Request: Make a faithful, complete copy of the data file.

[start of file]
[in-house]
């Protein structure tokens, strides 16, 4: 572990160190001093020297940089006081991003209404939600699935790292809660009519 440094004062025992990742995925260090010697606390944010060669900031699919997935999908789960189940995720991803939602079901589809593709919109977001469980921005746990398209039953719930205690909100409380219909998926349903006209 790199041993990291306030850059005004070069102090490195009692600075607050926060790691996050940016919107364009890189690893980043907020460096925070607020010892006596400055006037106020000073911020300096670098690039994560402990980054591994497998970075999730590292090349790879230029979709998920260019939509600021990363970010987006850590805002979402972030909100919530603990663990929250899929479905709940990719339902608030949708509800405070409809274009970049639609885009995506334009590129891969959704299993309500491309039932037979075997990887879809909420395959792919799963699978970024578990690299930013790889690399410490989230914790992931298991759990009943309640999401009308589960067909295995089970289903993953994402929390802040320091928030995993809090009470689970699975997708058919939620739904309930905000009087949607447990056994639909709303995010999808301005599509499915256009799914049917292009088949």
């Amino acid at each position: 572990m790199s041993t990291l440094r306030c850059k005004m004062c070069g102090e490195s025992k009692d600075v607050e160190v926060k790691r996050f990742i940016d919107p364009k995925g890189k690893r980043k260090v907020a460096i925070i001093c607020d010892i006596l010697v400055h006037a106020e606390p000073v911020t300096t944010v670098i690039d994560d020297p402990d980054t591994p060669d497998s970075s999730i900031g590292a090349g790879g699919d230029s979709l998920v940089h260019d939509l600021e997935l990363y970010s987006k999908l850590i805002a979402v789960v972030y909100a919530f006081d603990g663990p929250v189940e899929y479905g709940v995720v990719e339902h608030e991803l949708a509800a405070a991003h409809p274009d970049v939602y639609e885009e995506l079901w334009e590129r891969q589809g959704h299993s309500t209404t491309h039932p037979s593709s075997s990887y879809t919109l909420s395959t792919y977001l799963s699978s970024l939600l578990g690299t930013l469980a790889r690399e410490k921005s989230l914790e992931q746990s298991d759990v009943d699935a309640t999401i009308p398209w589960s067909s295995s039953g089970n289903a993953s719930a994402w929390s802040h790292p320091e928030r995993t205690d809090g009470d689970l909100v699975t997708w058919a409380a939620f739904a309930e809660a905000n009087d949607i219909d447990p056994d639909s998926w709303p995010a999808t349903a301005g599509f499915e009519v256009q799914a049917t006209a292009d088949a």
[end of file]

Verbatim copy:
[in-house]
């Protein structure tokens, strides 16, 4: 572990160190001093020297940089006081991003209404939600699935790292809660009519 440094004062025992990742995925260090010697606390944010060669900031699919997935999908789960189940995720991803939602079901589809593709919109977001469980921005746990398209039953719930205690909100409380219909998926349903006209 790199041993990291306030850059005004070069102090490195009692600075607050926060790691996050940016919107364009890189690893980043907020460096925070607020010892006596400055006037106020000073911020300096670098690039994560402990980054591994497998970075999730590292090349790879230029979709998920260019939509600021990363970010987006850590805002979402972030909100919530603990663990929250899929479905709940990719339902608030949708509800405070409809274009970049639609885009995506334009590129891969959704299993309500491309039932037979075997990887879809909420395959792919799963699978970024578990690299930013790889690399410490989230914790992931298991759990009943309640999401009308589960067909295995089970289903993953994402929390802040320091928030995993809090009470689970699975997708058919939620739904309930905000009087949607447990056994639909709303995010999808301005599509499915256009799914049917292009088949």
């Amino acid at each position: 572990m790199s041993t990291l440094r306030c850059k005004m004062c070069g102090e490195s025992k009692d600075v607050e160190v926060k790691r996050f990742i940016d919107p364009k995925g890189k690893r980043k260090v907020a460096i925070i001093c607020d010892i006596l010697v400055h006037a106020e606390p000073v911020t300096t944010v670098i690039d994560d020297p402990d980054t591994p060669d497998s970075s999730i900031g590292a090349g790879g699919d230029s979709l998920v940089h260019d939509l600021e997935l990363y970010s987006k999908l850590i805002a979402v789960v972030y909100a919530f006081d603990g663990p929250v189940e899929y479905g709940v995720v990719e339902h608030e991803l949708a509800a405070a991003h409809p274009d970049v939602y639609e885009e995506l079901w334009e590129r891969q589809g959704h299993s309500t209404t491309h039932p037979s593709s075997s990887y879809t919109l909420s395959t792919y977001l799963s699978s970024l939600l578990g690299t930013l469980a790889r690399e410490k921005s989230l914790e992931q746990s298991d759990v009943d699935a309640t999401i009308p398209w589960s067909s295995s039953g089970n289903a993953s719930a994402w929390s802040h790292p320091e928030r995993t205690d809090g009470d689970l909100v699975t997708w058919a409380a939620f739904a309930e809660a905000n009087d949607i219909d447990p056994d639909s998926w709303p995010a999808t349903a301005g599509f499915e009519v256009q799914a049917t006209a292009d088949a």